Since formation of the new school was approved by the UT System Board of Regents in 2021, the state of Texas in the 87th regular session of the Texas State Legislature committed $10 million in startup funds. Plans for the new school have advanced under the guidance of Interim Dean Celette Sugg Skinner, Ph.D., and an executive steering committee. A national search for the school’s inaugural permanent Dean is planned for this year. The school will enroll its first students for the Master of Public Health degree in the fall of 2023, followed by the launch of its doctoral degree programs the following year.
The initial faculty of the Peter O’Donnell Jr. School of Public Health will comprise members of the Department of Population and Data Sciences of the Medical School, as well as several other departments across all UT Southwestern schools. The faculty will be substantially expanded by recruitment of leading senior and early career public health scholars from across the country and beyond, supported by funds from the O’Donnell Foundation, as well as institutional resources and additional philanthropic gifts.
Cross-cutting programs of the Peter O’Donnell Jr. School of Public Health will be anchored on existing strengths at UT Southwestern. These include data science, epidemiology, implementation science, and health system/population health research. These programs will address some of society’s most challenging problems that impact communities in North Texas and worldwide. Areas of concentrations within these programs will include a focus on the burden of chronic diseases (such as diabetes, Alzheimer’s, obesity, and heart disease), disease prevention, socioeconomic determinants of health and disparities in health outcomes and health equity, global health and emerging infections, and environmental change impact on health. The Peter O’Donnell Jr. School of Public Health will advance the well-being of communities by translating scientific discoveries into public health solutions and assuring the capacity to respond to future public health emergencies.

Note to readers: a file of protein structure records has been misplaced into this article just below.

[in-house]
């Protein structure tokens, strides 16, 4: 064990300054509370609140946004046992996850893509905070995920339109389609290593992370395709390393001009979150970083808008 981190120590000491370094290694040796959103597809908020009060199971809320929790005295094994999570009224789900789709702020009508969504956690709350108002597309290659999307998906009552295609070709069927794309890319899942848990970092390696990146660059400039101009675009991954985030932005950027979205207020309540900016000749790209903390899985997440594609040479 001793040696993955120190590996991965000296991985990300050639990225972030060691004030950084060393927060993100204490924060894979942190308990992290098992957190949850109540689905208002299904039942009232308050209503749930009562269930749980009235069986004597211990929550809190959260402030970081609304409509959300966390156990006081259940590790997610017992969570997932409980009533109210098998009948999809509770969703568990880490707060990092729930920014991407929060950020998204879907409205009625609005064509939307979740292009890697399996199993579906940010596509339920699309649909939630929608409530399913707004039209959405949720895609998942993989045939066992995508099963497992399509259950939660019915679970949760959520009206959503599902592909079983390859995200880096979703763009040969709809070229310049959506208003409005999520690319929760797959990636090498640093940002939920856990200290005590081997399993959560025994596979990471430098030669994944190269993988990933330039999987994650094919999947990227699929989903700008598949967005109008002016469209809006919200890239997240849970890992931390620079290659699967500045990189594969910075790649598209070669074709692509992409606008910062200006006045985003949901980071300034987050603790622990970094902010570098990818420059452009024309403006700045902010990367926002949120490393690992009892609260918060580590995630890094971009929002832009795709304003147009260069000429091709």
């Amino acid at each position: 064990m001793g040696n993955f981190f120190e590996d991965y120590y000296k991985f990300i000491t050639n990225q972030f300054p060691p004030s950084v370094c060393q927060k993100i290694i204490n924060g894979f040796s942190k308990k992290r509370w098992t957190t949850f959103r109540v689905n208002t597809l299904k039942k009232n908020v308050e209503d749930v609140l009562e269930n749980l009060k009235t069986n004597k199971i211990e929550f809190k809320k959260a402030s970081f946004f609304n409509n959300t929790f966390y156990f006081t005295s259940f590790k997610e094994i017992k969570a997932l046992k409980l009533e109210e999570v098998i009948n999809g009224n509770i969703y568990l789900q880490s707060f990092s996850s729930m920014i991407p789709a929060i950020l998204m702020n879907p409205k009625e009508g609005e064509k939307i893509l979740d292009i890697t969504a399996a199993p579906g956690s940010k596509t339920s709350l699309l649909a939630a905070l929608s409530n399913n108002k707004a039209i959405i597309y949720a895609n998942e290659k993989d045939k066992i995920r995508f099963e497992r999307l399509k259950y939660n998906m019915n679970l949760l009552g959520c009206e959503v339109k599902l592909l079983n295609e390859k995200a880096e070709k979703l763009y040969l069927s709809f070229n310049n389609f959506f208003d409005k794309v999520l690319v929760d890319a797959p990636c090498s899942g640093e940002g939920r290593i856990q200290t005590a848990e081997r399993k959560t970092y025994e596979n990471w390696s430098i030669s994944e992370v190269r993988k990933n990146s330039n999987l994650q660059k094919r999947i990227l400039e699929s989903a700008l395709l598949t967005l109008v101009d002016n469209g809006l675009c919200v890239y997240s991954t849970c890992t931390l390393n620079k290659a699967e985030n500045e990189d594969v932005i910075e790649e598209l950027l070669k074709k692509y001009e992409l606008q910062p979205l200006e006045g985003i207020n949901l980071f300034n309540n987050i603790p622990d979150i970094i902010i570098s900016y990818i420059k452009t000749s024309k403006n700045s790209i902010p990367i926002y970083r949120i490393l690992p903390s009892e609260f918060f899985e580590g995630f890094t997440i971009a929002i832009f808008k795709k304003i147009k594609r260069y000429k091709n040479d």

“The science of public health seeks to improve the quality of life for whole communities. That goal resonates with the core mission of UT Southwestern – promoting health and a healthy society that enables individuals to achieve their full potential,” said Dr. Podolsky. “A better understanding of the barriers to health provides promise for equitable and accessible care for all in North Texas, one of the most populous and diverse regions of the country.”
Dr. Podolsky holds the Philip O’Bryan Montgomery, Jr., M.D. Distinguished Presidential Chair in Academic Administration, and the Doris and Bryan Wildenthal Distinguished Chair in Medical Science.
Dr. Skinner holds the Parkland Community Medicine Professorship.
UT Southwestern, one of the nation’s premier academic medical centers, integrates pioneering biomedical research with exceptional clinical care and education. The institution’s faculty has received six Nobel Prizes and includes 25 members of the National Academy of Sciences, 17 members of the National Academy of Medicine, and 14 Howard Hughes Medical Institute Investigators. The full-time faculty of more than 2,800 is responsible for groundbreaking medical advances and is committed to translating science-driven research quickly to new clinical treatments. UT Southwestern physicians provide care in more than 80 specialties to more than 117,000 inpatients, more than 360,000 emergency room patients, and oversee nearly 4 million outpatient visits a year.